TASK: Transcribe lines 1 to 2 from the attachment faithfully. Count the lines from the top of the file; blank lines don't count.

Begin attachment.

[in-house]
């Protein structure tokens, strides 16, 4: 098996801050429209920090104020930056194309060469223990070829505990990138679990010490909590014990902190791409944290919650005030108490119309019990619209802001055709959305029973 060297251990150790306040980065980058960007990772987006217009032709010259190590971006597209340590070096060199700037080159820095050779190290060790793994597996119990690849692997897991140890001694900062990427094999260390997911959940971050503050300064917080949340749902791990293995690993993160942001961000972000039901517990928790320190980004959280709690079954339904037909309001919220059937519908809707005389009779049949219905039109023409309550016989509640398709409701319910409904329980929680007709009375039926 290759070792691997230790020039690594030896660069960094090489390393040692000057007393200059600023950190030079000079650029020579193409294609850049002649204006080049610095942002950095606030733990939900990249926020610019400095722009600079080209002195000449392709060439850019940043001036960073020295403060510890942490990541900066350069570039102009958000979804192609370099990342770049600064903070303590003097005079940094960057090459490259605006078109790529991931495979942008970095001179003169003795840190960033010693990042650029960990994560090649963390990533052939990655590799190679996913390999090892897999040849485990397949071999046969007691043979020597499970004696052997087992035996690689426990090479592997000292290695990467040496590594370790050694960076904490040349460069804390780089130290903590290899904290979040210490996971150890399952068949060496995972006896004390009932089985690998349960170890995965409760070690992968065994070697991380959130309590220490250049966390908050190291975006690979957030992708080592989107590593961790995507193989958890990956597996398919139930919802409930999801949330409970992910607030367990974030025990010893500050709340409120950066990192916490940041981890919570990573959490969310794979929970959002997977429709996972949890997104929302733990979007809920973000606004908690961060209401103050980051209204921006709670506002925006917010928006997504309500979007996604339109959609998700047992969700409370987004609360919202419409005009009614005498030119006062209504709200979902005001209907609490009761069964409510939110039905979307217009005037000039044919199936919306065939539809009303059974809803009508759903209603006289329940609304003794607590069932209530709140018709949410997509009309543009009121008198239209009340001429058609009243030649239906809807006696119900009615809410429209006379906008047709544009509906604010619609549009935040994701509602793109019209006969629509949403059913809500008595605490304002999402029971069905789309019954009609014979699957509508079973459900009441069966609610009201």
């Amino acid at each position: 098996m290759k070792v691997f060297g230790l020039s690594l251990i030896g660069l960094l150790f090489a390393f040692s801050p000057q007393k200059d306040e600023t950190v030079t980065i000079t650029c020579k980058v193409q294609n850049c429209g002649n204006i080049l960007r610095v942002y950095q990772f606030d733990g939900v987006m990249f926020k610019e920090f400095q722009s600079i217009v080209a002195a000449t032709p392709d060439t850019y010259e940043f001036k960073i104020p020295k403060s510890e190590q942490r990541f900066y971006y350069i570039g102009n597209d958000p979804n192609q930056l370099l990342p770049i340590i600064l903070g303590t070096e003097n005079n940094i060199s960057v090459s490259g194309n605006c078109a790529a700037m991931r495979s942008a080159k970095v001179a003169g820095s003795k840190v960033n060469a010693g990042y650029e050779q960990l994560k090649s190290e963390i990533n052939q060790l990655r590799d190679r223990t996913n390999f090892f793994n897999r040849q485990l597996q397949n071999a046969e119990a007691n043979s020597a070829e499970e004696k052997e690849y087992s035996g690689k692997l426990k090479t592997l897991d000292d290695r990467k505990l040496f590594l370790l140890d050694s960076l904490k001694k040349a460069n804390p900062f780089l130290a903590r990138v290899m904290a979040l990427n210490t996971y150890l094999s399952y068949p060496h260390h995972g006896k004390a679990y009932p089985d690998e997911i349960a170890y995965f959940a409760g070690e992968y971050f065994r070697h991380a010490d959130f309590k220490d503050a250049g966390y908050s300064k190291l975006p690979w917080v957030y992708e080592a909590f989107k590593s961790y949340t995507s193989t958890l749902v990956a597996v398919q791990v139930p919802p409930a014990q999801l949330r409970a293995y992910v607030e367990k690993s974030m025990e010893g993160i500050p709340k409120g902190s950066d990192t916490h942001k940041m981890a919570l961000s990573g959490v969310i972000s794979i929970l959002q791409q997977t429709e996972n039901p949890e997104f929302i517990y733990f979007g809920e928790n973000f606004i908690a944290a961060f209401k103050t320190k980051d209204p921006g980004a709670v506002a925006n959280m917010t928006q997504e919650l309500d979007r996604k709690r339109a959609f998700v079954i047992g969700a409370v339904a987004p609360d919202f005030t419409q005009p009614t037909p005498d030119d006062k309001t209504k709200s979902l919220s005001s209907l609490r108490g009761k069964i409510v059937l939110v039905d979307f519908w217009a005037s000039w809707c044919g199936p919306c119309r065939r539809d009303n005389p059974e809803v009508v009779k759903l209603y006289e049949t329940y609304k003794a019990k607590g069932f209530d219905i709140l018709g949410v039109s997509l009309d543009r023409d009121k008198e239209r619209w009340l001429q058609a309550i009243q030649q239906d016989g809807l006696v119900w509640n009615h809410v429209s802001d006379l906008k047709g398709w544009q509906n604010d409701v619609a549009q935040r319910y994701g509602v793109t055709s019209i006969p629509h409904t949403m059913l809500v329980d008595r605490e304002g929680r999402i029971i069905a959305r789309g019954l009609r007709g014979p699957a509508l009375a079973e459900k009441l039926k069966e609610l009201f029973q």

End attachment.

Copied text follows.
[in-house]
């Protein structure tokens, strides 16, 4: 098996801050429209920090104020930056194309060469223990070829505990990138679990010490909590014990902190791409944290919650005030108490119309019990619209802001055709959305029973 060297251990150790306040980065980058960007990772987006217009032709010259190590971006597209340590070096060199700037080159820095050779190290060790793994597996119990690849692997897991140890001694900062990427094999260390997911959940971050503050300064917080949340749902791990293995690993993160942001961000972000039901517990928790320190980004959280709690079954339904037909309001919220059937519908809707005389009779049949219905039109023409309550016989509640398709409701319910409904329980929680007709009375039926 290759070792691997230790020039690594030896660069960094090489390393040692000057007393200059600023950190030079000079650029020579193409294609850049002649204006080049610095942002950095606030733990939900990249926020610019400095722009600079080209002195000449392709060439850019940043001036960073020295403060510890942490990541900066350069570039102009958000979804192609370099990342770049600064903070303590003097005079940094960057090459490259605006078109790529991931495979942008970095001179003169003795840190960033010693990042650029960990994560090649963390990533052939990655590799190679996913390999090892897999040849485990397949071999046969007691043979020597499970004696052997087992035996690689426990090479592997000292290695990467040496590594370790050694960076904490040349460069804390780089130290903590290899904290979040210490996971150890399952068949060496995972006896004390009932089985690998349960170890995965409760070690992968065994070697991380959130309590220490250049966390908050190291975006690979957030992708080592989107590593961790995507193989958890990956597996398919139930919802409930999801949330409970992910607030367990974030025990010893500050709340409120950066990192916490940041981890919570990573959490969310794979929970959002997977429709996972949890997104929302733990979007809920973000606004908690961060209401103050980051209204921006709670506002925006917010928006997504309500979007996604339109959609998700047992969700409370987004609360919202419409005009009614005498030119006062209504709200979902005001209907609490009761069964409510939110039905979307217009005037000039044919199936919306065939539809009303059974809803009508759903209603006289329940609304003794607590069932209530709140018709949410997509009309543009009121008198239209009340001429058609009243030649239906809807006696119900009615809410429209006379906008047709544009509906604010619609549009935040994701509602793109019209006969629509949403059913809500008595605490304002999402029971069905789309019954009609014979699957509508079973459900009441069966609610009201």